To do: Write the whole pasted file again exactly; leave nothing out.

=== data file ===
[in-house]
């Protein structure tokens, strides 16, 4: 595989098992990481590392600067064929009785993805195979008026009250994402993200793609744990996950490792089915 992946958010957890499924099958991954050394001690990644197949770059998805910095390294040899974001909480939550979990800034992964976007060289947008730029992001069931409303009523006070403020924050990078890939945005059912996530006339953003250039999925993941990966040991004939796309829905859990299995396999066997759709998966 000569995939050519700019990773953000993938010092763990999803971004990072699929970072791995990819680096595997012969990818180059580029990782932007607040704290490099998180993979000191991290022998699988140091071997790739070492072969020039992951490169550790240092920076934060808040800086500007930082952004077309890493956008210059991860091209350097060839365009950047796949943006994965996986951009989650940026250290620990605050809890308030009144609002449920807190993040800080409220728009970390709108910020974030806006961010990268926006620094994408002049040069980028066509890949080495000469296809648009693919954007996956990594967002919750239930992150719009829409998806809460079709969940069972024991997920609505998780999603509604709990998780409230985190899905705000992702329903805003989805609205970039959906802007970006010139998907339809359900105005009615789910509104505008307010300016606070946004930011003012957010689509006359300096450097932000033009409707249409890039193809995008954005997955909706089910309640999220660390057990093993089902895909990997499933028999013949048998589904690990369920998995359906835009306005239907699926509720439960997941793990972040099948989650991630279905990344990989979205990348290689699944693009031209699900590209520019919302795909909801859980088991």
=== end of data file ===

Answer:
[in-house]
């Protein structure tokens, strides 16, 4: 595989098992990481590392600067064929009785993805195979008026009250994402993200793609744990996950490792089915 992946958010957890499924099958991954050394001690990644197949770059998805910095390294040899974001909480939550979990800034992964976007060289947008730029992001069931409303009523006070403020924050990078890939945005059912996530006339953003250039999925993941990966040991004939796309829905859990299995396999066997759709998966 000569995939050519700019990773953000993938010092763990999803971004990072699929970072791995990819680096595997012969990818180059580029990782932007607040704290490099998180993979000191991290022998699988140091071997790739070492072969020039992951490169550790240092920076934060808040800086500007930082952004077309890493956008210059991860091209350097060839365009950047796949943006994965996986951009989650940026250290620990605050809890308030009144609002449920807190993040800080409220728009970390709108910020974030806006961010990268926006620094994408002049040069980028066509890949080495000469296809648009693919954007996956990594967002919750239930992150719009829409998806809460079709969940069972024991997920609505998780999603509604709990998780409230985190899905705000992702329903805003989805609205970039959906802007970006010139998907339809359900105005009615789910509104505008307010300016606070946004930011003012957010689509006359300096450097932000033009409707249409890039193809995008954005997955909706089910309640999220660390057990093993089902895909990997499933028999013949048998589904690990369920998995359906835009306005239907699926509720439960997941793990972040099948989650991630279905990344990989979205990348290689699944693009031209699900590209520019919302795909909801859980088991």